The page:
I have been head of several groups, including Texas Committee on Natural Resources, which has a new leader, and Natural Area Preservation Association, which has a new leader.
I won about all my cases in court including saving the red-cockaded woodpecker from being killed by the U.S. Forest Service in Texas.

There Is No Life After Death

There Is No Life After Death
By Edward C. Fritz
4144 Cochran Chapel Road
Dallas, Texas 75209
(214) 352-8370
August 27, 2007

My wife and I and some others feel that when we die we never come back anywhere. We feel that life is helping people until they die.
Other people who expect to live somewhere else after death fail to help themselves or others become active after death.
No person has seen any person live after death. There is no way to enable people who died practicing any life after death. We should all know death is final.
After death we cannot rise again anywhere, in any kind of form. We are just one more death like any other lives that lived for about four million years.

Friday, March 9, 2007

DAR Conservation Award

Press Release: For Immediate Release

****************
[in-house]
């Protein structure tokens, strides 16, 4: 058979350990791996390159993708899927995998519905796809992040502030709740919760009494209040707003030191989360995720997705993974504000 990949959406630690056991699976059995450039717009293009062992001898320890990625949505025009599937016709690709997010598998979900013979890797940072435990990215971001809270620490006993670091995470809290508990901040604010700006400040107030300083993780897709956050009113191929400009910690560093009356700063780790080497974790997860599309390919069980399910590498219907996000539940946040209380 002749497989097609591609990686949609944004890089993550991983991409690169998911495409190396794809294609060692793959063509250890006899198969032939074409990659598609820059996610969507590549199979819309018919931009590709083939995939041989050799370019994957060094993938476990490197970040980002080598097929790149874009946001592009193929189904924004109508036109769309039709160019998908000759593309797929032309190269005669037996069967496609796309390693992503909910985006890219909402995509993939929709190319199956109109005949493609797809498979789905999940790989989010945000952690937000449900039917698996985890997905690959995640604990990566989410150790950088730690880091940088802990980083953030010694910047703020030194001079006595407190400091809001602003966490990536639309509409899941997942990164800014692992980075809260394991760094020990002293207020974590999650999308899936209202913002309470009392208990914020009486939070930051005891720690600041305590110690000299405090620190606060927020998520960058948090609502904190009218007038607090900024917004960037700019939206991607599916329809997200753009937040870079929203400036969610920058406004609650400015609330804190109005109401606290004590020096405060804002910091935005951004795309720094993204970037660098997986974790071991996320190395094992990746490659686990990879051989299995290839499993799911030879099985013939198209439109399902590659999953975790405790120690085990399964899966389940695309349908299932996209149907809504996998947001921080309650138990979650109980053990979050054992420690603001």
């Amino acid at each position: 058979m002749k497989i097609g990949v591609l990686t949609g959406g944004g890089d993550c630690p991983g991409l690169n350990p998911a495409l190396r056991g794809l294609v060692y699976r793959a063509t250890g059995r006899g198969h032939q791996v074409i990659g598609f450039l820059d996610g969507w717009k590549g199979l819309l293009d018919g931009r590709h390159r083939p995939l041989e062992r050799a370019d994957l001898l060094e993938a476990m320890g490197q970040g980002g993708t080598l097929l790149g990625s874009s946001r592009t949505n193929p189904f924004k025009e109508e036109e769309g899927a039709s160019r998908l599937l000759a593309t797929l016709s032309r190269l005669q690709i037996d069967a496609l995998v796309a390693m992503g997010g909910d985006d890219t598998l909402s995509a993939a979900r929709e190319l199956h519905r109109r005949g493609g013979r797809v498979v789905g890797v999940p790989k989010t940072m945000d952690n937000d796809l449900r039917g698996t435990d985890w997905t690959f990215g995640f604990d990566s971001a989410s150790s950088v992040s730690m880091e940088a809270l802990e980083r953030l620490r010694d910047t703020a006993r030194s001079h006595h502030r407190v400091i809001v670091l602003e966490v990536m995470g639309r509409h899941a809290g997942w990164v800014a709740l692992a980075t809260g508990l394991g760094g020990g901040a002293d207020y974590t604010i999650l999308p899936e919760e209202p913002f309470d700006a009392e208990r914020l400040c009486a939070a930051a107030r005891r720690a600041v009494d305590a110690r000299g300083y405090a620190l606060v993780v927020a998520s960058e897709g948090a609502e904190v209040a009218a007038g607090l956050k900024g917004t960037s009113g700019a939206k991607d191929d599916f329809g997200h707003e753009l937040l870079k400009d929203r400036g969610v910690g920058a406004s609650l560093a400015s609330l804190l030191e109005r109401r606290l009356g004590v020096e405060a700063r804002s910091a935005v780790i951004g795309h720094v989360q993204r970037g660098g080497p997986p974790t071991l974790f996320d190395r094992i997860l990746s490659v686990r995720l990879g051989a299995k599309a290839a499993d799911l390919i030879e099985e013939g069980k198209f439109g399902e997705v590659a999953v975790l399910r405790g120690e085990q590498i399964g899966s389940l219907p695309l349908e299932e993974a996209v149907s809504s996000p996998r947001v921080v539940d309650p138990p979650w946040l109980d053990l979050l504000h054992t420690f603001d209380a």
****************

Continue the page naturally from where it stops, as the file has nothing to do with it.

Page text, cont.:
Contact: Genie Fritz (214) 352-8370

The Thankful Hubbard Chapter of the National Society of the Daughters of the American Revolution has honored local environmentalist, Edward (Ned) Fritz, with the DAR Conservation Medal Award. A recipient of this award must have a distinguished and outstanding conservation record. As the father of environmentalism in Texas for his work in establishing many environmental organizations; his efforts in conserving land and wildlife; and his efforts in environmental education, Ned Fritz easily met the criteria for the award, according to chapter members.

Zipra Morgan, Regent of the Austin chapter and A. Gayle Hudgens, Ph.D., Chapter Conservation Chair, will be coming from Austin to Dallas for the award ceremony. The ceremony will take place Sunday, March 11, at 1:30 p.m. in Raible Chapel of the First Unitarian Church of Dallas, Preston Road at Normandy. The public is invited.

The DAR Conservation Committee was first established at the national level in 1909 and has since emphasized the responsible use of our natural resources. It also promotes recycling, water conservation, airscaping with native plants. It offers updates on land use issues, alternative energy sources and aquifer replenishment.

DAR Conservation Award

No One Should Think for Life After Death
By Edward C. Fritz
March 5, 2007

Many people, including my wife and I, and all other persons, never live after death. No person goes to heaven or where.
All persons should try to enjoy life, but not try to resume after death.
More people hope that after they die they will get off our planet and live again. We have never seen any people get back to life after they die.
Like most people, I have enjoyed life and done helpful things. I have done little good lately, since I am old. I am 91 years old, plus about a month.
All persons should enjoy life and help others to enjoy life. They should not work for a life after death.